Trade doesn't clear up Sox' outfield situation

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Trade doesn't clear up Sox' outfield situation

BOSTON -- While the trade for closer Andrew Bailey helped shore up the Red Sox bullpen, it did little to help clear up the teams outfield mix . . even with the acquisition of Ryan Sweeney in the deal.

Sweeney, like Reddick, is a left-handed hitter who is seen by many as a fourth, or even fifth, outfielder rather than a starter.

He appeared in 108 games overall in 2011 and played all three outfield positions -- 41 games in left, 34 in center and 23 in right. In 264 at-bats, he hit .265 with 1 home run, 25 RBI, a .346 OBP, and .341 slugging percentage.

Sweeney, who turns 27 in February, was a second-round pick by the White Sox out of Xavier High School in Cedar Rapids, Iowa, in 2003. He made his big-league debut Sept. 1, 2006. He was traded by Chicago to Oakland in January 2008 with Fautino De Los Santos and Gio Gonzalez for Nick Swisher. In 2009, he saw the most playing time of his six-season career, appearing in 134 games (121 starts), with 484 at-bats, playing all three outfield positions, batting .293, with a career-high 6 home runs, 53 RBI, and .755 OPS.

With Carl Crawford in left and Jacoby Ellsbury in center, Sweeney will, as of now, vie for the right-field job with Darnell McDonald, the only right-handed hitting outfielder on the Sox 40-man roster with major league experience. Right-handed hitting Mike Aviles, primarily an infielder who was sent to Puerto Rico this offseason to become more familiar with the outfield, will also be in the Sox outfield mix. (Che-Hsuan Lin, added to the 40-man in November, is also a right-handed batter but was promoted to Triple-A last season.)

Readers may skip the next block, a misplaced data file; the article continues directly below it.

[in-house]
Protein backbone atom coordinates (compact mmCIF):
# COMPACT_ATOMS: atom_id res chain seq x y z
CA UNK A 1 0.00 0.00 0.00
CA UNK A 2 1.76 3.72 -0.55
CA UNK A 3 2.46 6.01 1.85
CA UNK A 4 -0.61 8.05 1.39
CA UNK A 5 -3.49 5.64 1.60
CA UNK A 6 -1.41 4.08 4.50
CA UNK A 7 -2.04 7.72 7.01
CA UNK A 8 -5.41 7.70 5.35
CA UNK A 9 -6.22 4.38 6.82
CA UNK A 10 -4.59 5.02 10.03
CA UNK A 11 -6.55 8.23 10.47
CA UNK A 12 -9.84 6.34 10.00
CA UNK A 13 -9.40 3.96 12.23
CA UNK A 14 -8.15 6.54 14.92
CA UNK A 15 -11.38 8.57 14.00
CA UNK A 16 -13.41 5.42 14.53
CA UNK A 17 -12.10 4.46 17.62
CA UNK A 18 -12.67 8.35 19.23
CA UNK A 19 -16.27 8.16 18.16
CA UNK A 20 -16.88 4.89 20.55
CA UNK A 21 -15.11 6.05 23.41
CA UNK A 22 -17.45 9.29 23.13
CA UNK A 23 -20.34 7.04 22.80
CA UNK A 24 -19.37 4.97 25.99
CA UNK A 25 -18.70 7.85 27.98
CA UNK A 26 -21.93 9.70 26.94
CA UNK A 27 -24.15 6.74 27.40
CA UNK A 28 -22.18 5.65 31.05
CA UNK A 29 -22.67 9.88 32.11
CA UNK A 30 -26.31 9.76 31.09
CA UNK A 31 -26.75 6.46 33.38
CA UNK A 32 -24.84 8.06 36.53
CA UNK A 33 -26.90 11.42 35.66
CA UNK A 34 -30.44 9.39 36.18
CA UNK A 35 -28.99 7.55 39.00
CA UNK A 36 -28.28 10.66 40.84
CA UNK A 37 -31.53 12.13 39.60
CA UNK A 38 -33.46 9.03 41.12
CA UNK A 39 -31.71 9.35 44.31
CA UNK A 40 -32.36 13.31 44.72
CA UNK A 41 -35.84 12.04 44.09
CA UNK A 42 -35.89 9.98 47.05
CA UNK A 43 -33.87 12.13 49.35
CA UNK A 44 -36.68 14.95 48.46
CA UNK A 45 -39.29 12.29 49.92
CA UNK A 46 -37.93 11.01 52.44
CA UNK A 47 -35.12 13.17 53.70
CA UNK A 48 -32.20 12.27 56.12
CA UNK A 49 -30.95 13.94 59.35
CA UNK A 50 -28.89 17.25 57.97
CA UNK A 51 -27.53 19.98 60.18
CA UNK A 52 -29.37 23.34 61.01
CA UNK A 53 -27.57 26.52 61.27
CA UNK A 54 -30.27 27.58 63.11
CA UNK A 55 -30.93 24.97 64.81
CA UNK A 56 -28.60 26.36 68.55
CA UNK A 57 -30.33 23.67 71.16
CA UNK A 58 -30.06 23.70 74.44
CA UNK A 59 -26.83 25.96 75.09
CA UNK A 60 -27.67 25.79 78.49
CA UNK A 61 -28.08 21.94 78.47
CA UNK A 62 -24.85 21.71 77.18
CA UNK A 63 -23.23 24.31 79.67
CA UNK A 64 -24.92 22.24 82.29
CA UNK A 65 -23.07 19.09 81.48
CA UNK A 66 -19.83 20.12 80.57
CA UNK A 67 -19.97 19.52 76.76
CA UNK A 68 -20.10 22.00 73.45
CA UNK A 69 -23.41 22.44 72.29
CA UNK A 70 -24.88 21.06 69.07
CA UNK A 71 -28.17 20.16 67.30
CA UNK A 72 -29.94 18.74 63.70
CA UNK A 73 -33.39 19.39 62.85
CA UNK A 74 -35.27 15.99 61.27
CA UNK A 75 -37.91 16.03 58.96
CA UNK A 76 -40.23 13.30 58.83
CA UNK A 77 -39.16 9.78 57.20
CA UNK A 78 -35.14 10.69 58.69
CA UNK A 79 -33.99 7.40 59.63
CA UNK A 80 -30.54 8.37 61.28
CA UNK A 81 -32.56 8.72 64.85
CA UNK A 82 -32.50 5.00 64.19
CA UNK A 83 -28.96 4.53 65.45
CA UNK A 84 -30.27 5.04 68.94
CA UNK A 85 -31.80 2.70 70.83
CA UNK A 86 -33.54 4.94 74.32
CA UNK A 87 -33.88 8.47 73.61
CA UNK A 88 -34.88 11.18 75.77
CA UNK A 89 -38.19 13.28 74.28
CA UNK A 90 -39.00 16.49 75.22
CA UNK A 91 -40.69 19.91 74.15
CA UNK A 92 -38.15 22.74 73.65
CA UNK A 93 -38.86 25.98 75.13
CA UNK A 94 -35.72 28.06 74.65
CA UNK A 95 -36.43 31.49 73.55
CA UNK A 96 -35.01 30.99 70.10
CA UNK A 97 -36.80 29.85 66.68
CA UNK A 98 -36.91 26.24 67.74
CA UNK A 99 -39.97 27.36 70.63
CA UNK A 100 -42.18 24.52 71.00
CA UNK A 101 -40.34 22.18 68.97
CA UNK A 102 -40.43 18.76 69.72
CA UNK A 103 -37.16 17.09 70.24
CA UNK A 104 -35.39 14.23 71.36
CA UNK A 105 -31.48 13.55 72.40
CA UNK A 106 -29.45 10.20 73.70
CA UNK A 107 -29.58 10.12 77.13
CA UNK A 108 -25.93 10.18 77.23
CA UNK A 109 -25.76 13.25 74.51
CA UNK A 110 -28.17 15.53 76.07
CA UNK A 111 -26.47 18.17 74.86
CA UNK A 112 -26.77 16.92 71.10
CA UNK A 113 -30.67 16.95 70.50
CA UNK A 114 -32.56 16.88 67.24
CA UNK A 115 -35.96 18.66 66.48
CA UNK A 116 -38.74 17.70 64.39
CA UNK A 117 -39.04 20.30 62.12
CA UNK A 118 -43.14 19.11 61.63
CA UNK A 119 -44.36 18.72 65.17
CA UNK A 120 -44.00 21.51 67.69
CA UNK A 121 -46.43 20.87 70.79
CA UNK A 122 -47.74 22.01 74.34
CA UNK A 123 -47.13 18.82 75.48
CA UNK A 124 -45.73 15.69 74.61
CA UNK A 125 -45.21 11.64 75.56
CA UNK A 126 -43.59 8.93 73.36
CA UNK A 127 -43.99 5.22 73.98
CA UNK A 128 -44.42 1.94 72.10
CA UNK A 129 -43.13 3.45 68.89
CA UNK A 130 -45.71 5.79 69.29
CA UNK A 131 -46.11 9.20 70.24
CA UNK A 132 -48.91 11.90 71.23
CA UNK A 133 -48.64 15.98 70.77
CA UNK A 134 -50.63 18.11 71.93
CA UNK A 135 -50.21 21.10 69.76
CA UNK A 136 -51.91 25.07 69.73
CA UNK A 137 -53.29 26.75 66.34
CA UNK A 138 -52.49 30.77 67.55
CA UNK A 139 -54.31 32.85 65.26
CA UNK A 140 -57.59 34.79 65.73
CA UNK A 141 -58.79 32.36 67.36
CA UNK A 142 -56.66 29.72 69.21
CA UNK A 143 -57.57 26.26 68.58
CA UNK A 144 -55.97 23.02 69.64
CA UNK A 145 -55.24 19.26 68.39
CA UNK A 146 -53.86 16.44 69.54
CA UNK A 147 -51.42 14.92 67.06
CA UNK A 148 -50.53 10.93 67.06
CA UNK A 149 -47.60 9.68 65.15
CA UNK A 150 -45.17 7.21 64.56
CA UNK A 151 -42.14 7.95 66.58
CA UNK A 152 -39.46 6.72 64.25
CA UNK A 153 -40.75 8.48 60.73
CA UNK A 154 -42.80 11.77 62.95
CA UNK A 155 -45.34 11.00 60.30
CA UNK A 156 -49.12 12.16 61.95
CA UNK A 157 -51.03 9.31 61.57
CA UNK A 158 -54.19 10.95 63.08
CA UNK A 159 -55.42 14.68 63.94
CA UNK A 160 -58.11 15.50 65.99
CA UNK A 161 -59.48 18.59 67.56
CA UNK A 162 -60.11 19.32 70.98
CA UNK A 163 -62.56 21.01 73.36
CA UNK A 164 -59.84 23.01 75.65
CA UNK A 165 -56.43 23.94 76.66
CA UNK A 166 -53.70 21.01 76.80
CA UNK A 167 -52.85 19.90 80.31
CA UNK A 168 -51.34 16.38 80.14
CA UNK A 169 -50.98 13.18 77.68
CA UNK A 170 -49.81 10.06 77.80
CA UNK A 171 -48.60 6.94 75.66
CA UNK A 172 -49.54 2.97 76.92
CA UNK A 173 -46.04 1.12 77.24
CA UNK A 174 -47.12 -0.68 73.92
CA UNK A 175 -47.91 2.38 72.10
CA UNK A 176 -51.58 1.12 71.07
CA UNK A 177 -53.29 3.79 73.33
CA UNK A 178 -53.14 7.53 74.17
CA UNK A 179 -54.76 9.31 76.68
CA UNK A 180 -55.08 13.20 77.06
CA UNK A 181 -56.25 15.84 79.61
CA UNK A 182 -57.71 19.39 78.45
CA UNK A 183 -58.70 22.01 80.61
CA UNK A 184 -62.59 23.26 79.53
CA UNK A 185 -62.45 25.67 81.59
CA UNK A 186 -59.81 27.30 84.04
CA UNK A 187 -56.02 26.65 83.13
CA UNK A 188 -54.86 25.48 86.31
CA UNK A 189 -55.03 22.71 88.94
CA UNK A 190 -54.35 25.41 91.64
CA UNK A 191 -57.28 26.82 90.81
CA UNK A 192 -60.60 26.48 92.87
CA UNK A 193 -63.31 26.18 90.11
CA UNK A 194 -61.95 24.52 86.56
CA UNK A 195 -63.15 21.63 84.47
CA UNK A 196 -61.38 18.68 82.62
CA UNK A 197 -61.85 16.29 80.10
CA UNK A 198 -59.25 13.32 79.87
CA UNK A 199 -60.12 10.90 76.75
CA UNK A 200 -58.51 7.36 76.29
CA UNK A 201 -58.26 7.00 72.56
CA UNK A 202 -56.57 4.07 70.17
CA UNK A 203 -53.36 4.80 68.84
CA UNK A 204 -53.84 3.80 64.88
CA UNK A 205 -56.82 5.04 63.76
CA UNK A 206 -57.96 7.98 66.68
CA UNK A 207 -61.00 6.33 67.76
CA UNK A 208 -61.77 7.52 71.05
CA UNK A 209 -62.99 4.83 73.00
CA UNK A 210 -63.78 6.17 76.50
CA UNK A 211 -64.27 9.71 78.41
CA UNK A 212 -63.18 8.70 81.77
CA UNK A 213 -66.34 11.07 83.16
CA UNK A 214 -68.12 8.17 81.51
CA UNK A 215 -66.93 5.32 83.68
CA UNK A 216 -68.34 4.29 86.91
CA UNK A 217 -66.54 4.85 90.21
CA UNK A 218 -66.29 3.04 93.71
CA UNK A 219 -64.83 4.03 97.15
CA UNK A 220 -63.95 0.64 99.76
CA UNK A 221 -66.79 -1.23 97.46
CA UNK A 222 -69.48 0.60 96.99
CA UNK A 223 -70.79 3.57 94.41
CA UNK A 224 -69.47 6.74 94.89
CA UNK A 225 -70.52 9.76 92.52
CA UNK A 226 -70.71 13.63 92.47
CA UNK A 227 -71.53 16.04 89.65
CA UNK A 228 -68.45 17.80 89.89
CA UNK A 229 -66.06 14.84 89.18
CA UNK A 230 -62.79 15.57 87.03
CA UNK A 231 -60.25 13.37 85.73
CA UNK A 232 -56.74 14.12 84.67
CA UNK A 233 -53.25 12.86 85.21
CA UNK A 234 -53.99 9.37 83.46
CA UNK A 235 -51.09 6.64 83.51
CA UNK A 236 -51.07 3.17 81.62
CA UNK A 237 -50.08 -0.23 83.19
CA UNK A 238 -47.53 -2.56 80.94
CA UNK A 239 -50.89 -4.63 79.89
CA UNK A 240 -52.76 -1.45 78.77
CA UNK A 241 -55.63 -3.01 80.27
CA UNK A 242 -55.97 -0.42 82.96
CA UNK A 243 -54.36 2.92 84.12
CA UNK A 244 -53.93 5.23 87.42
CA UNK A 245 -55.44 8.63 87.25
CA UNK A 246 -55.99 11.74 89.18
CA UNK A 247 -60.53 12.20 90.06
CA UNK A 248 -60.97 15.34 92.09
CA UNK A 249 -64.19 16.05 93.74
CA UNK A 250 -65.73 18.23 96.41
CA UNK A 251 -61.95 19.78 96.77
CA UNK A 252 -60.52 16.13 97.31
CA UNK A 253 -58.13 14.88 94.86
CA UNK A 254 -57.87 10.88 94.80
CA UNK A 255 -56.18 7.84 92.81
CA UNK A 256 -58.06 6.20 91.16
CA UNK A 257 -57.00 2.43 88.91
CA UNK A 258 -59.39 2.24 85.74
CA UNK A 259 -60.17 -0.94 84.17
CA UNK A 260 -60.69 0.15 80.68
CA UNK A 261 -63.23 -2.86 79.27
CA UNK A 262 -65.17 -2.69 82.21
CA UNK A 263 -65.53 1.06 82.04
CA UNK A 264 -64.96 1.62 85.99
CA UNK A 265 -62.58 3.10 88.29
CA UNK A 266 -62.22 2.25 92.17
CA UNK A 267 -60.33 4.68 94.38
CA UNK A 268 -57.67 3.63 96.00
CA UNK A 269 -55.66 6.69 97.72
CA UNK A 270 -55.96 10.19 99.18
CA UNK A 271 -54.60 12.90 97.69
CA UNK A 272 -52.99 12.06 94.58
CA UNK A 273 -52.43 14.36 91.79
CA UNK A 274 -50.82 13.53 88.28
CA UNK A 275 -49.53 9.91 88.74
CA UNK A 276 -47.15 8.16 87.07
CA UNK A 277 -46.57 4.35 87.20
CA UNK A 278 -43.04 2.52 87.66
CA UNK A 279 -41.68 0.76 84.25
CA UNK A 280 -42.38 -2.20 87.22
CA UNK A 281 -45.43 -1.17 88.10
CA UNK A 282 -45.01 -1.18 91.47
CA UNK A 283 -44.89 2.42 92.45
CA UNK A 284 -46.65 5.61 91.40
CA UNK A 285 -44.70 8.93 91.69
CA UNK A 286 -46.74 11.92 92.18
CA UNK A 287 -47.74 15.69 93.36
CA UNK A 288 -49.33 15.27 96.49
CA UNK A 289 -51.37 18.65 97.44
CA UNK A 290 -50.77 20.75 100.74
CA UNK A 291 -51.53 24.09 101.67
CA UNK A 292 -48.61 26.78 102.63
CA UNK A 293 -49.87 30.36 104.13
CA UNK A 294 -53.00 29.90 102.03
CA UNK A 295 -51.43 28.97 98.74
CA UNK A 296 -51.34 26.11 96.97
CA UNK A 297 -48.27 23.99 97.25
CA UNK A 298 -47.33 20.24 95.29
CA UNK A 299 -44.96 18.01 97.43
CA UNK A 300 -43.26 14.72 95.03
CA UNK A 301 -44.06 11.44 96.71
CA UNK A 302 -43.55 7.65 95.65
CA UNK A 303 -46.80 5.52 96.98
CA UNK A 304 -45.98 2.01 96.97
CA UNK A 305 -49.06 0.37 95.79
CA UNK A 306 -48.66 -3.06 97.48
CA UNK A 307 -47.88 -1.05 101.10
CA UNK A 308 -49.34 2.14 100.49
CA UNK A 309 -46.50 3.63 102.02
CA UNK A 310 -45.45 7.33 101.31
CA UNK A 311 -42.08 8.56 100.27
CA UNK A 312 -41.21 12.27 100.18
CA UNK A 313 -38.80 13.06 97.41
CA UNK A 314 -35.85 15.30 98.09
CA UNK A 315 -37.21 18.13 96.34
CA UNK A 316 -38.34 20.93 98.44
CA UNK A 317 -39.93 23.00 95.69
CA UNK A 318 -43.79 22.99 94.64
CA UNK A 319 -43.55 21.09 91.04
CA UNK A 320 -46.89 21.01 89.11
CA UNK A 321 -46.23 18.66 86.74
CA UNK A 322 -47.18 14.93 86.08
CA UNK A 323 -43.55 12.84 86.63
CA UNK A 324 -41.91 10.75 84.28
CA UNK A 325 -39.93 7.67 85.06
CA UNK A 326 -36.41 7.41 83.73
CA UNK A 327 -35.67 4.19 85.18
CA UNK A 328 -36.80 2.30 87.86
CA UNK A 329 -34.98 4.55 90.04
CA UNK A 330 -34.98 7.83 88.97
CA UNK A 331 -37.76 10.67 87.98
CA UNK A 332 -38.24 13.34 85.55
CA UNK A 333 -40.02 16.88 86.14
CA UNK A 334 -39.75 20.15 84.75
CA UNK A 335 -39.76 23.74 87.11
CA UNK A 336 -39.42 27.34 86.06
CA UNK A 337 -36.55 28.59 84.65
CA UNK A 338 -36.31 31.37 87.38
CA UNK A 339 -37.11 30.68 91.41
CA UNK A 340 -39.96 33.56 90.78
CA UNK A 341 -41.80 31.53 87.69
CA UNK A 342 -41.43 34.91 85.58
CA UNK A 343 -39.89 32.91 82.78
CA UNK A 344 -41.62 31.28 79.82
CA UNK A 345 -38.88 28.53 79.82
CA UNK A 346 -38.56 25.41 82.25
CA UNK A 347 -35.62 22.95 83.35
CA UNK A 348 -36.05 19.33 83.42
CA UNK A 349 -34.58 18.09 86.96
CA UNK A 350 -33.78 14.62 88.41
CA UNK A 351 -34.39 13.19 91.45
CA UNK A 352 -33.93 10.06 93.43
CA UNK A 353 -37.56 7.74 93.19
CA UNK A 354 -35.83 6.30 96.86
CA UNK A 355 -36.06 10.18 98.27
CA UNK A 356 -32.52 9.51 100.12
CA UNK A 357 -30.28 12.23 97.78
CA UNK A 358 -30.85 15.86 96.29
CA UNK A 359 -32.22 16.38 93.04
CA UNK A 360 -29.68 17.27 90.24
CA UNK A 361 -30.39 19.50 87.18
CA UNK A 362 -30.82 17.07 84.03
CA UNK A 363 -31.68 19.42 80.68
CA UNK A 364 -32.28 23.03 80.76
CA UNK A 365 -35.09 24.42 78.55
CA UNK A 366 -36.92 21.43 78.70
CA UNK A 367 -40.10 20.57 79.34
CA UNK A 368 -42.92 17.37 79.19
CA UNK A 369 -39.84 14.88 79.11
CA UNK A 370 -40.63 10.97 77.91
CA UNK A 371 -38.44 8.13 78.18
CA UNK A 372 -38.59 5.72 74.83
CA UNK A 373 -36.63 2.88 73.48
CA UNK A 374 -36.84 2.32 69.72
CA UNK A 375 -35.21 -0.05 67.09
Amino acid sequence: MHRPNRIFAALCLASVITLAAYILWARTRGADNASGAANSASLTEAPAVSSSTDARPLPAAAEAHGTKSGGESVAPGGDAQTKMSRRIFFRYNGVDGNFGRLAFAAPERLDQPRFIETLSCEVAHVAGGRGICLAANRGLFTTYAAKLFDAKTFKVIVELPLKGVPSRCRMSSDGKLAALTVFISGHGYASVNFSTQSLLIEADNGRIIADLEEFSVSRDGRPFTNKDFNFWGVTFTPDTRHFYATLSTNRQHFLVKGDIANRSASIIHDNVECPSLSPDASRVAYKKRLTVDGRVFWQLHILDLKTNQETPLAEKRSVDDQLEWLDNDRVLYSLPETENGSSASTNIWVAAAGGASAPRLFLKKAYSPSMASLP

Left-handed-hitting Ryan Kalish, whohad neck surgery in September, is expected to be ready for workouts in spring training, but not likely for major league consideration to start the season.

Sweeney has two more seasons under club control, and is eligible for arbitration for the second time.

Sandoval 'starting from scratch' after career had 'fallen into an abyss'

Sandoval 'starting from scratch' after career had 'fallen into an abyss'

The Pablo Sandoval redemption tour is underway as the former World Series MVP tries to revive his career after two disastrous seasons with the Red Sox organization.

In an interview with ESPN Deportes, he admits to being “complacent” during his first two seasons in Boston after signing a five-year, $95 million deal. 

"My career had fallen into an abyss because I was so complacent with things that I had already accomplished," Sandoval said. "I did not work hard in order to achieve more and to remain at the level of the player that I am and that I can be."

After dealing Travis Shaw to the Brewers, Sandoval is expected to be the Red Sox primary third baseman in 2017.

"I am not taking anything for granted," he said. "I am here to work hard. I'm not thinking about the position or not. I am starting from scratch, and I am here to show what I can do on the field."

The 30-year-old says he’s following a “really strict routine” this offseason, and it shows. In a recent photo, Sandoval appears noticeably thinner. Sandoval says his wife giving birth to “Baby Panda” has served as inspiration.

"Watching 'Baby Panda' grow up and that he gets the opportunity to see his father play in the majors for seven, eight more years, to get back to the success I had, that's my motivation every day," Sandoval said. "The people that I surround myself with now and my family, they are the key to my success. This has been a life lesson."

Tanguay: Could Red Sox ownership be going for it now, then sell the team?

Tanguay: Could Red Sox ownership be going for it now, then sell the team?

Could John Henry sell ownership of the Boston Red Sox anytime soon, or does he want to keep winning?  Shaughnessy, Merloni, and Tanguay debate.